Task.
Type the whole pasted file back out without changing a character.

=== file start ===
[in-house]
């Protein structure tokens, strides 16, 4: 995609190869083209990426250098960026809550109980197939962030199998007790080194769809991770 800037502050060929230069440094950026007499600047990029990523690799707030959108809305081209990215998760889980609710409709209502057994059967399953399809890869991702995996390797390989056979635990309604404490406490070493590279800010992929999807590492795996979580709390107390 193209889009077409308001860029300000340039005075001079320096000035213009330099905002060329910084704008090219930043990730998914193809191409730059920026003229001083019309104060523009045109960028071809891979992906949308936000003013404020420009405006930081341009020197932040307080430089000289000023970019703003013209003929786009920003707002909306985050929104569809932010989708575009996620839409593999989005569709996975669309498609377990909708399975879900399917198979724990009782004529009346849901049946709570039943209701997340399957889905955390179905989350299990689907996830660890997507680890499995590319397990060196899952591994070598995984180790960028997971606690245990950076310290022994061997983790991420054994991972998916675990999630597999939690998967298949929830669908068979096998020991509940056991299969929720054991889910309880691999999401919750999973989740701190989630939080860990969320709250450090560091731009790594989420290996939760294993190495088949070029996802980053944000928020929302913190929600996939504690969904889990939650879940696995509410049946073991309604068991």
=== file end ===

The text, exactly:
[in-house]
């Protein structure tokens, strides 16, 4: 995609190869083209990426250098960026809550109980197939962030199998007790080194769809991770 800037502050060929230069440094950026007499600047990029990523690799707030959108809305081209990215998760889980609710409709209502057994059967399953399809890869991702995996390797390989056979635990309604404490406490070493590279800010992929999807590492795996979580709390107390 193209889009077409308001860029300000340039005075001079320096000035213009330099905002060329910084704008090219930043990730998914193809191409730059920026003229001083019309104060523009045109960028071809891979992906949308936000003013404020420009405006930081341009020197932040307080430089000289000023970019703003013209003929786009920003707002909306985050929104569809932010989708575009996620839409593999989005569709996975669309498609377990909708399975879900399917198979724990009782004529009346849901049946709570039943209701997340399957889905955390179905989350299990689907996830660890997507680890499995590319397990060196899952591994070598995984180790960028997971606690245990950076310290022994061997983790991420054994991972998916675990999630597999939690998967298949929830669908068979096998020991509940056991299969929720054991889910309880691999999401919750999973989740701190989630939080860990969320709250450090560091731009790594989420290996939760294993190495088949070029996802980053944000928020929302913190929600996939504690969904889990939650879940696995509410049946073991309604068991």